For a little while now I have been attempting to complete this article on using our tyre pressures and temperatures to assist in the chassis tuning of a race car.
We certainly are able to learn so much from our tyres…….. Our tyres are a critical component in the race car chassis set up. In fact, it all starts from our tyres…………. so why not make the very most of the amazing data our tyres are screaming to us the moment we pull up in pit lane.
And lucky for us, you don’t need powerful software or laptops……. no, just a good tyre pressure gauge and tyre pyrometer (Tyre temp gauge)…….. $300-$350 should hit the target………. so not bank breaking tooling at the end of the day.
The critical aspect of reading tyre temp’s is that they must be done immediately at the completion of some race pace laps……. This is pit lane stuff……. the very moment the car pulls up. Its no good waiting for the car to get back to an outfield car port. By that time, the tyre will have cooled and valuable data lost. Your pit crew must be waiting ready to converge on the car armed with the pyrometer and clipboard.
Its best to always start with the working tyre. The working tyre is the tyre that is taking the majority of the work load and is usually the outside tyres and mostly outside front. Now, lets say at Wakefield Park, the working tyre will be the passenger side (L/H)front as this is a mostly right hand turn track. At Sydney Motor Sport Park your working tyre will be the front drivers side (R/H) outer as this track is mainly left turns.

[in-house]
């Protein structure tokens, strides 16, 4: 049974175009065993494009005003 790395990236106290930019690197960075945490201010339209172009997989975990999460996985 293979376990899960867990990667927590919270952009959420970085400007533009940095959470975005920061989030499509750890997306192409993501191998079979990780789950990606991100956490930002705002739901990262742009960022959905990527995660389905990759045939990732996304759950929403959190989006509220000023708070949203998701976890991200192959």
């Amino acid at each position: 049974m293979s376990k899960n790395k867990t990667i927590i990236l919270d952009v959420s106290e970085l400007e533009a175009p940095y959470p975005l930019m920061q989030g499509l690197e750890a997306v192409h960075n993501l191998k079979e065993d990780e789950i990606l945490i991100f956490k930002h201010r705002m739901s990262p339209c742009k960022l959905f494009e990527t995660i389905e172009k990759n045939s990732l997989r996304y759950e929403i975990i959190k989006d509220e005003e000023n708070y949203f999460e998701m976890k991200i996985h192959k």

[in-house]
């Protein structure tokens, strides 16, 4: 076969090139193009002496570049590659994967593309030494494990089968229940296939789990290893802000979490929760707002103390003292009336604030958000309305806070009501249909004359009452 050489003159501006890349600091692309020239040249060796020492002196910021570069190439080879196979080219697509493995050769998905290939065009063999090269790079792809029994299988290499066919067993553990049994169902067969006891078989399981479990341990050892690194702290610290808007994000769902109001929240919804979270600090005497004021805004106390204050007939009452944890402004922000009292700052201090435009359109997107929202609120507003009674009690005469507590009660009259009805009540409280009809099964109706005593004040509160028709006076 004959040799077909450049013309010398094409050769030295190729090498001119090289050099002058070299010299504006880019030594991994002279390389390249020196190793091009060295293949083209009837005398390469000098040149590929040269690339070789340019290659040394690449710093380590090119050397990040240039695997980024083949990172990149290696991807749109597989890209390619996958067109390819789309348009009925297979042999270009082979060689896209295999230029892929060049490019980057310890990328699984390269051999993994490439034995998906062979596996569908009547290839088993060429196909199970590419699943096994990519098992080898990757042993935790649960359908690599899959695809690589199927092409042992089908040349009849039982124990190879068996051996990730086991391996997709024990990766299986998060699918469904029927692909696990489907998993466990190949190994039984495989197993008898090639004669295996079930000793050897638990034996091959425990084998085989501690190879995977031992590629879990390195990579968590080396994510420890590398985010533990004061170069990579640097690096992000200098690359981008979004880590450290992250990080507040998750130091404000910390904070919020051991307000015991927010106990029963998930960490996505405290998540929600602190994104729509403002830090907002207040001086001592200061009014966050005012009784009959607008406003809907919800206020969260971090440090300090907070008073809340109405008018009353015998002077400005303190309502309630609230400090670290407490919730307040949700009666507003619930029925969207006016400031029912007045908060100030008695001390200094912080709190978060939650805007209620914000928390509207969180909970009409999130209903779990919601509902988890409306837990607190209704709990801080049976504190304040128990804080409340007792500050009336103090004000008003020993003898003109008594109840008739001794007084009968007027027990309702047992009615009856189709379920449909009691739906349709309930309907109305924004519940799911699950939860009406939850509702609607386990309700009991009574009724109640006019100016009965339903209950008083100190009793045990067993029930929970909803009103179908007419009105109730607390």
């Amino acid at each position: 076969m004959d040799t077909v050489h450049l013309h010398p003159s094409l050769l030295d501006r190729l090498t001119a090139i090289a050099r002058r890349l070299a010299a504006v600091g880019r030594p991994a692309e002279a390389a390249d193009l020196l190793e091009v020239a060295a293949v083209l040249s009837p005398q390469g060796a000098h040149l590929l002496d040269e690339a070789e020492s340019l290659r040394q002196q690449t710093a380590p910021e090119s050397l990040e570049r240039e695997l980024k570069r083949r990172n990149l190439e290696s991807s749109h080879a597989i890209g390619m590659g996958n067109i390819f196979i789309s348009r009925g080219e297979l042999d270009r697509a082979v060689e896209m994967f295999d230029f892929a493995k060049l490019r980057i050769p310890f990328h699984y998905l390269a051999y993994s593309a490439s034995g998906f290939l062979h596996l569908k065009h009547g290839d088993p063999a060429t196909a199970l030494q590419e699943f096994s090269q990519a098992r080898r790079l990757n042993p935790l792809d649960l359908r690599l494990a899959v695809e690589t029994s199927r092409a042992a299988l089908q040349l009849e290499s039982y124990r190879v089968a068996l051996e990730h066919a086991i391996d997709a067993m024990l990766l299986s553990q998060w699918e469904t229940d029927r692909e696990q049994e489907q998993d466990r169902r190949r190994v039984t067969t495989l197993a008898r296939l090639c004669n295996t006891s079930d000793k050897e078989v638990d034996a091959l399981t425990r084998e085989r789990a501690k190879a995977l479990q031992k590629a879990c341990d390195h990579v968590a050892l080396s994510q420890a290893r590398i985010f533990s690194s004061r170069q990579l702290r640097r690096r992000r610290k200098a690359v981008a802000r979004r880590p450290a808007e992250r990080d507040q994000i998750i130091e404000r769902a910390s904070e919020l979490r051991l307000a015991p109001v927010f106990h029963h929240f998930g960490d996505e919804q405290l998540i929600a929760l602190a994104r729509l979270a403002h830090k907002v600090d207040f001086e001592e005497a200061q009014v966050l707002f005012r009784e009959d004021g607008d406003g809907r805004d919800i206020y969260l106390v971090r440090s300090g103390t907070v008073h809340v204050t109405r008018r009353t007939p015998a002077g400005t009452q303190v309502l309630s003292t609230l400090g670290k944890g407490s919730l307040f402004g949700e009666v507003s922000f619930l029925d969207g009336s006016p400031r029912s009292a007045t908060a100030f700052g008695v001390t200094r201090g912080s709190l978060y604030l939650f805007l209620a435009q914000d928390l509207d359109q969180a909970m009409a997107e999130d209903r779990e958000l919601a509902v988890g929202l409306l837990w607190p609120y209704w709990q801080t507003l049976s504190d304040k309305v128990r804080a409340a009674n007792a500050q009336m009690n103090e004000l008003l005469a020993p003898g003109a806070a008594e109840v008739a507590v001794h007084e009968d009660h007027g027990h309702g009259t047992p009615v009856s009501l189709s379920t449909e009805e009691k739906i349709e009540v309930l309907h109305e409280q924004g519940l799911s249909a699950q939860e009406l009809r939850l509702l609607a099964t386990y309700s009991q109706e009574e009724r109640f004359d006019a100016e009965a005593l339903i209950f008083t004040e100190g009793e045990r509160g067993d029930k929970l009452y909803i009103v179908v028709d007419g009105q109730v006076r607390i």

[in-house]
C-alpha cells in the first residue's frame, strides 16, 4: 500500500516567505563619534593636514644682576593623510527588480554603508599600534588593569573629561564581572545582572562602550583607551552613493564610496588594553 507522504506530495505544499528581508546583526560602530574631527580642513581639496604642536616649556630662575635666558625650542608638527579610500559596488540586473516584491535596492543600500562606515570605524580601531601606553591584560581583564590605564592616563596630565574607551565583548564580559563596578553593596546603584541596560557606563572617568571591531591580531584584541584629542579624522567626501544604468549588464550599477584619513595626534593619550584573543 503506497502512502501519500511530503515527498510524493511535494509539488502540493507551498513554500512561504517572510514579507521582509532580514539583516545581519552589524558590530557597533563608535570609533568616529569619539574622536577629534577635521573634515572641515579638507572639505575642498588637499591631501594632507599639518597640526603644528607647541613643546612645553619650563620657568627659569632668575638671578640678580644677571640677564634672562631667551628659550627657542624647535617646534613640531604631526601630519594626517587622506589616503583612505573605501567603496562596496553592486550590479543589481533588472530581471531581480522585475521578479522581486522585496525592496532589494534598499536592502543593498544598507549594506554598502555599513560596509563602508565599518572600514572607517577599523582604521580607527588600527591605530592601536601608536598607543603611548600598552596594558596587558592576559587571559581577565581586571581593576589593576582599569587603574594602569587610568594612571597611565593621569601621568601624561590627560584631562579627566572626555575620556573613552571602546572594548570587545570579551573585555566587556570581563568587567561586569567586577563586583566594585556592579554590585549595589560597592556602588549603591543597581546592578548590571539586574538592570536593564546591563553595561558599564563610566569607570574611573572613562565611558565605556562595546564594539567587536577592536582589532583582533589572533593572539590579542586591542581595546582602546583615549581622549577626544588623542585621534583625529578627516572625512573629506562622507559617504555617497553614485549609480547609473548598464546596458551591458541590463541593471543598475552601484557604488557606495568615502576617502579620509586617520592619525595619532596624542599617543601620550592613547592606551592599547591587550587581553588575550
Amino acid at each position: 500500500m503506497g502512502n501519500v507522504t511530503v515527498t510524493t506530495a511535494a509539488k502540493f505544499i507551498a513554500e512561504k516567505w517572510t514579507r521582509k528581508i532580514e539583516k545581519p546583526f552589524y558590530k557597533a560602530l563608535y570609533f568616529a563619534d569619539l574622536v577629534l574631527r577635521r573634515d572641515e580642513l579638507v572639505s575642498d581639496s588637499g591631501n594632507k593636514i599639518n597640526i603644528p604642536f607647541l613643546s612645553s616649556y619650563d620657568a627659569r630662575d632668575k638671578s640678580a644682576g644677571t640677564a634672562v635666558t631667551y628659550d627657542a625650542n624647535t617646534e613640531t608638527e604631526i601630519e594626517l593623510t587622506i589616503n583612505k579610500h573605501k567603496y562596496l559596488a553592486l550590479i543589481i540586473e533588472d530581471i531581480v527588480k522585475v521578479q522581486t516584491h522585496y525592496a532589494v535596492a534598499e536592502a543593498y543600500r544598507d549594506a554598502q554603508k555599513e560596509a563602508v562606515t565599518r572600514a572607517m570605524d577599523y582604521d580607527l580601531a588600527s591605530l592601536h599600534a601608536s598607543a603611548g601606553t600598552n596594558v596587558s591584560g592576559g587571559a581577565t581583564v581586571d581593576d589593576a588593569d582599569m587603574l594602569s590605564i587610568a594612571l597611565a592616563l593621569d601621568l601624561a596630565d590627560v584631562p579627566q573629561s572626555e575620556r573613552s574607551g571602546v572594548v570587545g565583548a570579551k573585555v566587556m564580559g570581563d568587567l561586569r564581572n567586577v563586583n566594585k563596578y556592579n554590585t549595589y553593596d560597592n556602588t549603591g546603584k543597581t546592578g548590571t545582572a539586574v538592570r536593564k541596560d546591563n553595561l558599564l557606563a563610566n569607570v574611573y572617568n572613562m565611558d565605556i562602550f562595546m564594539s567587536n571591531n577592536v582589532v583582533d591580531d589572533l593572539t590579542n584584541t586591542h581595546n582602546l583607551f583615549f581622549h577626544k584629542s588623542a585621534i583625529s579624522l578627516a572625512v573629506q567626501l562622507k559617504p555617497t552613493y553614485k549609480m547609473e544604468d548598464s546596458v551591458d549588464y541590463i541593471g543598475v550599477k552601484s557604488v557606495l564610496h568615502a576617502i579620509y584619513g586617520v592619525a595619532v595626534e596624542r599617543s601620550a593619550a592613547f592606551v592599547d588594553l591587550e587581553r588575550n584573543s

Measuring tyre temp’s involves taking readings at 3 x points across the tyre tread face. These are the: outer edge, middle and inner edge……. inner and outer temps should be taken at a point approx 25-30mm from sidewall. Select a point smack in the middle of a tread block and be consistent with this measurement point with each and every measurement session.
1/ Middle temps higher than inner and outside edge. Tyre pressures to high. Bleed back tyre pressures
2/ Inner & outer measurements higher than middle temps. Tyres under inflated. Inflate tyres
3/ Inner edge hot with middle and outer edges progressively cooler. High negative camber. Negative camber may need to be reduced. However, inner edges slightly higher overall is considered O.K and is desirable to ensure maximum camber thrust and tyre bite
4/ Outer edge hot with middle and inner edge temps progressively cooler. Not enough negative camber…… In this situation you are throwing away cornering force and traction. From my experience, the optimum level of camber is critical for cornering force etc. As a general rule, negative camber equals cornering force (Lateral grip). You must work on optimising your camber levels with these settings possibly varying from track to track.
5/ Overall high tyre temps possibly on 1 x tyre or a front and rear set. This could be the result of spring rates being to high or a corner weighting problem.
These outcomes are only just the beginning. I cannot stress enough how important your tyre pressures and temps are when attempting to finely tune your race car chassis for the ultimate set up and tyre traction. At the end of the day it will be “traction, traction, traction” that will win the day……..and this is all about maximising the contact patch’s of those 4 x tyre contact patch’s.

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